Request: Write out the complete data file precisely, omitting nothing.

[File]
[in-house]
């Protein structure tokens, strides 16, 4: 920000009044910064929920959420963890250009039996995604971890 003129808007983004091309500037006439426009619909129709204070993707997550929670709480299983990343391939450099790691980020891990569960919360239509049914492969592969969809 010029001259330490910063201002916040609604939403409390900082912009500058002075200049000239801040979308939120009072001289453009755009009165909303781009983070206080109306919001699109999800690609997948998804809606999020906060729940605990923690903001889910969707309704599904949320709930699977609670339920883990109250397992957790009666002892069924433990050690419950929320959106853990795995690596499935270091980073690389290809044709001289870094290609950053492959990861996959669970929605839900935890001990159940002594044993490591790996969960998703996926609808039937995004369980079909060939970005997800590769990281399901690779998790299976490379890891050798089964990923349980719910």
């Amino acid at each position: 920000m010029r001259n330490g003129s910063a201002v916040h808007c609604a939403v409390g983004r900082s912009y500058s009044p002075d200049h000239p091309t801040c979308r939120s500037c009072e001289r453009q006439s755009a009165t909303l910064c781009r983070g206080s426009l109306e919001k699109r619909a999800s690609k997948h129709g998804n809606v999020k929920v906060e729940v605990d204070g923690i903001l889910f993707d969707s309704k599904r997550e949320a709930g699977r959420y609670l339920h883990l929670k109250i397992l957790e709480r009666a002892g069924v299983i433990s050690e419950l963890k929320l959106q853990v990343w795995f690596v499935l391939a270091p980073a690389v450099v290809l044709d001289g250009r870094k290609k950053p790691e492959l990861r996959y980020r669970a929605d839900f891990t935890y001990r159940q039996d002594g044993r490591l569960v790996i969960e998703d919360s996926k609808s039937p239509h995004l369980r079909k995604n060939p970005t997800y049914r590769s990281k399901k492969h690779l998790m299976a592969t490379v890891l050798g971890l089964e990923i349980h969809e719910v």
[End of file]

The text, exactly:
[in-house]
């Protein structure tokens, strides 16, 4: 920000009044910064929920959420963890250009039996995604971890 003129808007983004091309500037006439426009619909129709204070993707997550929670709480299983990343391939450099790691980020891990569960919360239509049914492969592969969809 010029001259330490910063201002916040609604939403409390900082912009500058002075200049000239801040979308939120009072001289453009755009009165909303781009983070206080109306919001699109999800690609997948998804809606999020906060729940605990923690903001889910969707309704599904949320709930699977609670339920883990109250397992957790009666002892069924433990050690419950929320959106853990795995690596499935270091980073690389290809044709001289870094290609950053492959990861996959669970929605839900935890001990159940002594044993490591790996969960998703996926609808039937995004369980079909060939970005997800590769990281399901690779998790299976490379890891050798089964990923349980719910």
């Amino acid at each position: 920000m010029r001259n330490g003129s910063a201002v916040h808007c609604a939403v409390g983004r900082s912009y500058s009044p002075d200049h000239p091309t801040c979308r939120s500037c009072e001289r453009q006439s755009a009165t909303l910064c781009r983070g206080s426009l109306e919001k699109r619909a999800s690609k997948h129709g998804n809606v999020k929920v906060e729940v605990d204070g923690i903001l889910f993707d969707s309704k599904r997550e949320a709930g699977r959420y609670l339920h883990l929670k109250i397992l957790e709480r009666a002892g069924v299983i433990s050690e419950l963890k929320l959106q853990v990343w795995f690596v499935l391939a270091p980073a690389v450099v290809l044709d001289g250009r870094k290609k950053p790691e492959l990861r996959y980020r669970a929605d839900f891990t935890y001990r159940q039996d002594g044993r490591l569960v790996i969960e998703d919360s996926k609808s039937p239509h995004l369980r079909k995604n060939p970005t997800y049914r590769s990281k399901k492969h690779l998790m299976a592969t490379v890891l050798g971890l089964e990923i349980h969809e719910v």